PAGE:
Halloween spending hikes in this terrible economy is a real horror show! A recent National Retail Federation survey shows a record 170 million Americans plan to spend $8 billion on Halloween. Here is the breakdown: $1.4 billion on adult costumes, $1.1 billion on children's costumes and $370 million on pet costumes. Why do we spend a lot of money pretending to be someone else, cloaking our true identity? Or is the costume we wear our real identity, a secret fantasy revealed on Oct. 31?
One would think that the world is horrifying enough, filled with brutality, war, terror and poverty, so why do we disguise ourselves as zombies and ghouls? However, this is precisely the point. When people feel frightened and stressed, they need to escape from reality and confront the fear of death in a controlled situation like watching a horror movie; then the lights come on and the audience leaves unscathed. Wearing a vampire or big bird costume helps us to laugh at the absurdity of life diluting the daily scary stuff in our personal lives.
You can get to know people better on Halloween. It’s funny that we all tend to hide the authentic self by putting on different faces and even changing our manner of speech in daily dealings with others. How many times do we say yes when we want to say no? Then on Halloween we select a costume that holds a key to unlocking our true spirit.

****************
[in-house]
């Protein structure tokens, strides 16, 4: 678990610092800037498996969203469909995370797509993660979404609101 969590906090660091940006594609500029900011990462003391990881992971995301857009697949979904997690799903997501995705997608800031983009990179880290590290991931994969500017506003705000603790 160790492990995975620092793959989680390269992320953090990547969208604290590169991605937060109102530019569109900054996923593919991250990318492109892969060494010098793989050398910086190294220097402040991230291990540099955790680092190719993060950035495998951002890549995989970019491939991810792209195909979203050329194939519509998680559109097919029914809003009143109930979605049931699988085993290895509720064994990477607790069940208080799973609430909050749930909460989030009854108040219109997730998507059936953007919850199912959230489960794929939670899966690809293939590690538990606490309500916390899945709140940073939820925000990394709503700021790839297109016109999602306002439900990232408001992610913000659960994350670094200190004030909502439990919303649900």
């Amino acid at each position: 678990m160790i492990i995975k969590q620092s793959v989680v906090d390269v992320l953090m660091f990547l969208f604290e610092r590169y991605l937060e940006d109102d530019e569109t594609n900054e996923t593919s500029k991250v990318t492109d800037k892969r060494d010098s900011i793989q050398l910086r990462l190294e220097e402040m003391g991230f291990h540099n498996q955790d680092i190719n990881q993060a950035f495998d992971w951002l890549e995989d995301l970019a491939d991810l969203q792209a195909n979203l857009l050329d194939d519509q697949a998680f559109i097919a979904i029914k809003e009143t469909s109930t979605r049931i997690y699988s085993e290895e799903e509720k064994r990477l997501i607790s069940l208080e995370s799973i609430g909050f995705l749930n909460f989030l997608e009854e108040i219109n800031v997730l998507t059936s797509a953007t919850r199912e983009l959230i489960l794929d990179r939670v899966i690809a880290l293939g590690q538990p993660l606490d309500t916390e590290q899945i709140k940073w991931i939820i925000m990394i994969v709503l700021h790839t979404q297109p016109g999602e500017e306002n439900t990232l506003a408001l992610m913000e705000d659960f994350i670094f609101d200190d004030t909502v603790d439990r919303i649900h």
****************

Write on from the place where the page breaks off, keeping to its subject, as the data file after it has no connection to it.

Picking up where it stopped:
Here are some Halloween costumes and what they reveal about the wearer:
- Vampires and zombies - wrestling with the fear of death, coping with energy vampires who rob you of time and space, or experiencing life with numbness like the living dead
- Dictators, presidential candidates – the need for personal empowerment
- Witches and sorcerers – magic is a great social equalizer, transforming a drab existence with wealth and comfort, the ability to transform
- Big Bird – The spontaneous joy of childhood, releasing the free-spirited inner child who perceives innocence and goodness
- The naughty nurse, the submissive, or librarian – unleashed sexual longing from the constraints of social/moral censorship
This year try downsizing by simplifying your costume with a creative homemade version. And hide the holiday candy, so that it is not out in the open, or if you do overindulge, consider performing an extra workout to compensate for the caloric intake. Halloween sets the pace for the holiday season soon to follow.
For more information on managing your stress and reclaiming your life read my book, Addicted to Stress: A Woman's 7 Step Program to Reclaim Joy and Spontaneity in Life. To listen to archived radio shows with guest experts visit Turn On Your Inner Light Radio Show